Should the full weight of the Financial Action Task Force (FATF) be applied to a prepaid card being used for a $10 per month payment to a game operator? Not only does this prevent trade (and therefore prosperity) from growing, but I strongly doubt that it catches criminals and terrorists either. And where can this line of thinking go? Any further tightening of money transfer rules is pointless as it will become impossible (as opposed to very difficult) for the vast majority of ordinary people wishing to receive money transfers to comply, particularly with the Customer Due Diligence (CDD) and Know Your Customer (KYC) requirements [2]. This achieves nothing other than to force such people to continue to use informal networks with high social costs and less of an audit trail. How is that better for either the people involved or society as a whole?

We have to find a much better balance: It’s all very well to perpetuate the “if you’ve nothing to hide, you’ve nothing to fear argument” for tracking and tracing every single miniscule transactions, but the drag that this imposes on the economy may well be unacceptable (setting aside any other moral concerns). We need a risk-based approach, where regulators set reasonable thresholds and focus on the areas of major risk instead of holding back the whole cash replacement industry, not misguided attempts to hold back nascent industries. Are the World of Warcraft and Second Life really a hotbed on “online money laundering”? The Fraud Advisory Panel, set up by the Institute of Chartered Accountants in England and Wales, has said legal loopholes are exposing virtual world users to “a growing risk of theft and deception” (although they do go on to note that the dangers are “hypothetical” [3]). They even recommend treating virtual currencies like the Linden Dollar (the currency in Second Life) as “real money”, although quite what the boundary between real and virtual actually means is not clear to me at all. The Panel’s report also recommended that virtual world operators like Linden Lab to report suspicious financial transactions, just as for real-world banks and financial institutions, thus adding to the vast number of Suspicious Transaction Reports (STRs) filed every day.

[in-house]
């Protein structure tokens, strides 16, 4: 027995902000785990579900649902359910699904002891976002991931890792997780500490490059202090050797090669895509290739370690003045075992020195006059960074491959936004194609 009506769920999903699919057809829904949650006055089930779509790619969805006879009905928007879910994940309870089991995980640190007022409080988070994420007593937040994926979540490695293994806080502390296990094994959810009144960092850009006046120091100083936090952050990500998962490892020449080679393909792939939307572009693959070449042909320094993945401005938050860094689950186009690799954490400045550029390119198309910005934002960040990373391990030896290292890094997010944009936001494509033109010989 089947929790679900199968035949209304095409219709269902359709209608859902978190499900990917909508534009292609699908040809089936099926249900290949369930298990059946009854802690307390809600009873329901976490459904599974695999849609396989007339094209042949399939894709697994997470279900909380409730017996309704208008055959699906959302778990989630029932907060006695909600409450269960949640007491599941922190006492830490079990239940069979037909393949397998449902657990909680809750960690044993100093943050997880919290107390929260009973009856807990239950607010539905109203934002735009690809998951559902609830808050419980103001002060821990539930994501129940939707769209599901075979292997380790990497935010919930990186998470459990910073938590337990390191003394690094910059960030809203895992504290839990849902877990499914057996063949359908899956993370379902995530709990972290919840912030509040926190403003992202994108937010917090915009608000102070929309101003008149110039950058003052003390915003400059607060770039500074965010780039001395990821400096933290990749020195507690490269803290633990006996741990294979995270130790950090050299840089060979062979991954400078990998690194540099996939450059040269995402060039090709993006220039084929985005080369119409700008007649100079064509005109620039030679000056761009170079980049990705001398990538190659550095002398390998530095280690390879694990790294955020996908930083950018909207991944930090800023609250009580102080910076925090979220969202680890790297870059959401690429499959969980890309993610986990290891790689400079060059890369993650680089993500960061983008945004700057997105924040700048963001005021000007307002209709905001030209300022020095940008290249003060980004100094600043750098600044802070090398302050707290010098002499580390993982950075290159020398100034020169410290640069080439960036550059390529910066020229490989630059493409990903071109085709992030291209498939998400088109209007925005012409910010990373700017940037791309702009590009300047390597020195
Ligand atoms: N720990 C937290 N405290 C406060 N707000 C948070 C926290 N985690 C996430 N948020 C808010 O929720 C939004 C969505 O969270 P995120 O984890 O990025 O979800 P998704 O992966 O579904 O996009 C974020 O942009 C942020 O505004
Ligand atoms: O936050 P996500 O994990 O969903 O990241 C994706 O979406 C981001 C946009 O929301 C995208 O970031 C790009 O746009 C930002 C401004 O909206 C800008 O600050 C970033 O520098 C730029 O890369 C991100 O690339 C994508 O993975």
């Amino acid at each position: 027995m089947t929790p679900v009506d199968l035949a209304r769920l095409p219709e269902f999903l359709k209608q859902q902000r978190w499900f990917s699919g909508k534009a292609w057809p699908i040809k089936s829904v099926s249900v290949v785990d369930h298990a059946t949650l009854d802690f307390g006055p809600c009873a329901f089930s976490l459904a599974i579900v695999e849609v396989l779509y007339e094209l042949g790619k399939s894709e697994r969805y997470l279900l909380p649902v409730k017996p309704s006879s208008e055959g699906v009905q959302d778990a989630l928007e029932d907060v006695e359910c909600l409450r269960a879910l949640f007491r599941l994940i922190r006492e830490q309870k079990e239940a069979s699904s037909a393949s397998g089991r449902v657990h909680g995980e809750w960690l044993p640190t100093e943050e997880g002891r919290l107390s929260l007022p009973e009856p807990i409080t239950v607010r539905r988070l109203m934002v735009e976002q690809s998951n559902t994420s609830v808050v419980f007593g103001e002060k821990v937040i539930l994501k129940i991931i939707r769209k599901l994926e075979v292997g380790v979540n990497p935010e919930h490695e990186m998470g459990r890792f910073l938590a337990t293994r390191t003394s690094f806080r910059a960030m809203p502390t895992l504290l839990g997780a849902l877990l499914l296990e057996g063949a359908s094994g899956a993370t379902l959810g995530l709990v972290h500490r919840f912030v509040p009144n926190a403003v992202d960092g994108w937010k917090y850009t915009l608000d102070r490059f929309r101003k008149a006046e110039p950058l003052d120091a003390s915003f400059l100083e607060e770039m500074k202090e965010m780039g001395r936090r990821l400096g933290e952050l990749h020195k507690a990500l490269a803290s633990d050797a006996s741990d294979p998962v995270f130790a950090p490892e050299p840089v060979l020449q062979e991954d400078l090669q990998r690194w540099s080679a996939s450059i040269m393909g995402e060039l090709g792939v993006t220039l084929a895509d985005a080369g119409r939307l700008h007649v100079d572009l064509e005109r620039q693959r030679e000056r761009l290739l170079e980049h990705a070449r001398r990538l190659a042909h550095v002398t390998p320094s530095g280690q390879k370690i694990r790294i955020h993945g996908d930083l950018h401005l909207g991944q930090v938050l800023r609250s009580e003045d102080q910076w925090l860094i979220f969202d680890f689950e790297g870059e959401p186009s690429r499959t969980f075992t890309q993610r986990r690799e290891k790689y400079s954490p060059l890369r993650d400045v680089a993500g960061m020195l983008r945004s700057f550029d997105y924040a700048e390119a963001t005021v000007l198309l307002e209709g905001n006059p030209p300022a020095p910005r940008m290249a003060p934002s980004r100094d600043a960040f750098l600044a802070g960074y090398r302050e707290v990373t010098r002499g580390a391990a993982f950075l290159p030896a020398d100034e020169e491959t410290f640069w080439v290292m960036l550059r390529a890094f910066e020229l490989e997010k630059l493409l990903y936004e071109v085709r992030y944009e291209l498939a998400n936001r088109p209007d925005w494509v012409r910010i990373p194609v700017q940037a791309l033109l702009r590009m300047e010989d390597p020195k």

Piggy Bank in the Middle

Putting cards and the Internet to one side for a moment, another great boon to terrorists (or, at least, terrorists who have never heard of 500 euro notes) will be mobile payments. Rachel Ehrenfeld, founder of the Terror Finance Blog calls the hook-up between the GSMA and MasterCard a “terrorist dream” [4]. David Nordell, another finance terror commentator, says, “Person-to-person transfers via mobile phones will be almost anonymous, and completely uncontrollable unless the regulators intervene and block these new services until ways are devised to track the flow of funds”. (Whereas in the current system, people can use utility bills they printed out themselves and trivially-forgeable documents to open bank accounts.)

The worry is that “the m-payment process can leave little to no audit trail; perhaps, two mobile-phone numbers; the amount; and short and simple instructions on transmission and reception” [4]. So law enforcement officials have only the mobile phone numbers (and therefore the locations) of the criminals? The argument that international criminals would use schemes such as these to move money illegally it is, to my mind, fairly thin. Why would they go to the trouble of using a superficially anonymous but ultimately traceable prepaid instrument (and in the case of a mobile phone in instrument whose location is known with high degree of accuracy) instead of the cheap, convenient and highly effective alternative of the €500 note itself? Which is, of course, precisely what they do. When the Mexican police made last year’s biggest-ever drug bust, they found more than $50 million in cash. Similarly, when the British police broke up a major money-laundering gang, they found that “hundreds of thousands of pounds in ‘dirty cash’ was being ferried up the M1 on an almost daily basis” [5]. Not top-up vouchers, not frequent flier miles, not pre-paid cards, but cash.